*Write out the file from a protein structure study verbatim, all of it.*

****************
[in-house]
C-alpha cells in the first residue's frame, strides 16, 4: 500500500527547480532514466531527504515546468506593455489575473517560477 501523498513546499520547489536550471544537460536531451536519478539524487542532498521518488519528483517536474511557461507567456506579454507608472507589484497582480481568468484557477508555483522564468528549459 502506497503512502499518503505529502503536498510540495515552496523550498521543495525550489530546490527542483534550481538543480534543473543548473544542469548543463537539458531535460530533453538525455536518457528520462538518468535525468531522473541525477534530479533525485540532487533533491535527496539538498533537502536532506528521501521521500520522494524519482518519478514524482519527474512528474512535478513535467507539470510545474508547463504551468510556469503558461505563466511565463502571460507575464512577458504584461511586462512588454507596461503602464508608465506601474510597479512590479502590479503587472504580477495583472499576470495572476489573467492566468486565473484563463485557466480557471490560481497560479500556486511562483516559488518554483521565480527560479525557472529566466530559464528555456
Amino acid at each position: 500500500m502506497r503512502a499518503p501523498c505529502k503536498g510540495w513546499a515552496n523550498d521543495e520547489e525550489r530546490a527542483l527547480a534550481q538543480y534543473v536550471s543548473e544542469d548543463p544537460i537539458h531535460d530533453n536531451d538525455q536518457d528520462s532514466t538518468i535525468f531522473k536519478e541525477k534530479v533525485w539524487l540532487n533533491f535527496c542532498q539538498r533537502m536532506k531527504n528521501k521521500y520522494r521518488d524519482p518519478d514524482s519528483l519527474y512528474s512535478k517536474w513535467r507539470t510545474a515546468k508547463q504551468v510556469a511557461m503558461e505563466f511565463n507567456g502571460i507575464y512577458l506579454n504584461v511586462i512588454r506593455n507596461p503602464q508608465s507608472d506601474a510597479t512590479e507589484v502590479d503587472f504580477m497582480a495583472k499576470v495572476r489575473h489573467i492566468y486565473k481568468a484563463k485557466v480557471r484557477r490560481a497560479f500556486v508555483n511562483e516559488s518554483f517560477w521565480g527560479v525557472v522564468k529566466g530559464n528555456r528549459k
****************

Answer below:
[in-house]
C-alpha cells in the first residue's frame, strides 16, 4: 500500500527547480532514466531527504515546468506593455489575473517560477 501523498513546499520547489536550471544537460536531451536519478539524487542532498521518488519528483517536474511557461507567456506579454507608472507589484497582480481568468484557477508555483522564468528549459 502506497503512502499518503505529502503536498510540495515552496523550498521543495525550489530546490527542483534550481538543480534543473543548473544542469548543463537539458531535460530533453538525455536518457528520462538518468535525468531522473541525477534530479533525485540532487533533491535527496539538498533537502536532506528521501521521500520522494524519482518519478514524482519527474512528474512535478513535467507539470510545474508547463504551468510556469503558461505563466511565463502571460507575464512577458504584461511586462512588454507596461503602464508608465506601474510597479512590479502590479503587472504580477495583472499576470495572476489573467492566468486565473484563463485557466480557471490560481497560479500556486511562483516559488518554483521565480527560479525557472529566466530559464528555456
Amino acid at each position: 500500500m502506497r503512502a499518503p501523498c505529502k503536498g510540495w513546499a515552496n523550498d521543495e520547489e525550489r530546490a527542483l527547480a534550481q538543480y534543473v536550471s543548473e544542469d548543463p544537460i537539458h531535460d530533453n536531451d538525455q536518457d528520462s532514466t538518468i535525468f531522473k536519478e541525477k534530479v533525485w539524487l540532487n533533491f535527496c542532498q539538498r533537502m536532506k531527504n528521501k521521500y520522494r521518488d524519482p518519478d514524482s519528483l519527474y512528474s512535478k517536474w513535467r507539470t510545474a515546468k508547463q504551468v510556469a511557461m503558461e505563466f511565463n507567456g502571460i507575464y512577458l506579454n504584461v511586462i512588454r506593455n507596461p503602464q508608465s507608472d506601474a510597479t512590479e507589484v502590479d503587472f504580477m497582480a495583472k499576470v495572476r489575473h489573467i492566468y486565473k481568468a484563463k485557466v480557471r484557477r490560481a497560479f500556486v508555483n511562483e516559488s518554483f517560477w521565480g527560479v525557472v522564468k529566466g530559464n528555456r528549459k